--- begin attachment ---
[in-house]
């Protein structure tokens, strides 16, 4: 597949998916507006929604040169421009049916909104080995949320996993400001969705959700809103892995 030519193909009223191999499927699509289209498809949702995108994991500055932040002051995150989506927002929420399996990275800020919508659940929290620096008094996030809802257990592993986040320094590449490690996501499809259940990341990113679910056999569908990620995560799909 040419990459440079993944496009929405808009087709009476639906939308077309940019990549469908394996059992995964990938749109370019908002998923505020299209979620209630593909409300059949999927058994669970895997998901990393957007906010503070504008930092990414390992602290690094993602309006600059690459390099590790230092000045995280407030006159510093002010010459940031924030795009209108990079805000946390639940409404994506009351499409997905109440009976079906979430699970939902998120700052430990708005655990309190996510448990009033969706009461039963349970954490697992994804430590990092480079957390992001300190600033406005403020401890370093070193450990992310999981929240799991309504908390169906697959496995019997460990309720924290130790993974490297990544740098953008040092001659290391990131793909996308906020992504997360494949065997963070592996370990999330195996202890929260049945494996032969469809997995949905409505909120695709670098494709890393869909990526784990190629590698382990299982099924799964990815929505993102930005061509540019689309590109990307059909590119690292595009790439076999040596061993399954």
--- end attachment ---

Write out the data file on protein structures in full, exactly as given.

[in-house]
């Protein structure tokens, strides 16, 4: 597949998916507006929604040169421009049916909104080995949320996993400001969705959700809103892995 030519193909009223191999499927699509289209498809949702995108994991500055932040002051995150989506927002929420399996990275800020919508659940929290620096008094996030809802257990592993986040320094590449490690996501499809259940990341990113679910056999569908990620995560799909 040419990459440079993944496009929405808009087709009476639906939308077309940019990549469908394996059992995964990938749109370019908002998923505020299209979620209630593909409300059949999927058994669970895997998901990393957007906010503070504008930092990414390992602290690094993602309006600059690459390099590790230092000045995280407030006159510093002010010459940031924030795009209108990079805000946390639940409404994506009351499409997905109440009976079906979430699970939902998120700052430990708005655990309190996510448990009033969706009461039963349970954490697992994804430590990092480079957390992001300190600033406005403020401890370093070193450990992310999981929240799991309504908390169906697959496995019997460990309720924290130790993974490297990544740098953008040092001659290391990131793909996308906020992504997360494949065997963070592996370990999330195996202890929260049945494996032969469809997995949905409505909120695709670098494709890393869909990526784990190629590698382990299982099924799964990815929505993102930005061509540019689309590109990307059909590119690292595009790439076999040596061993399954």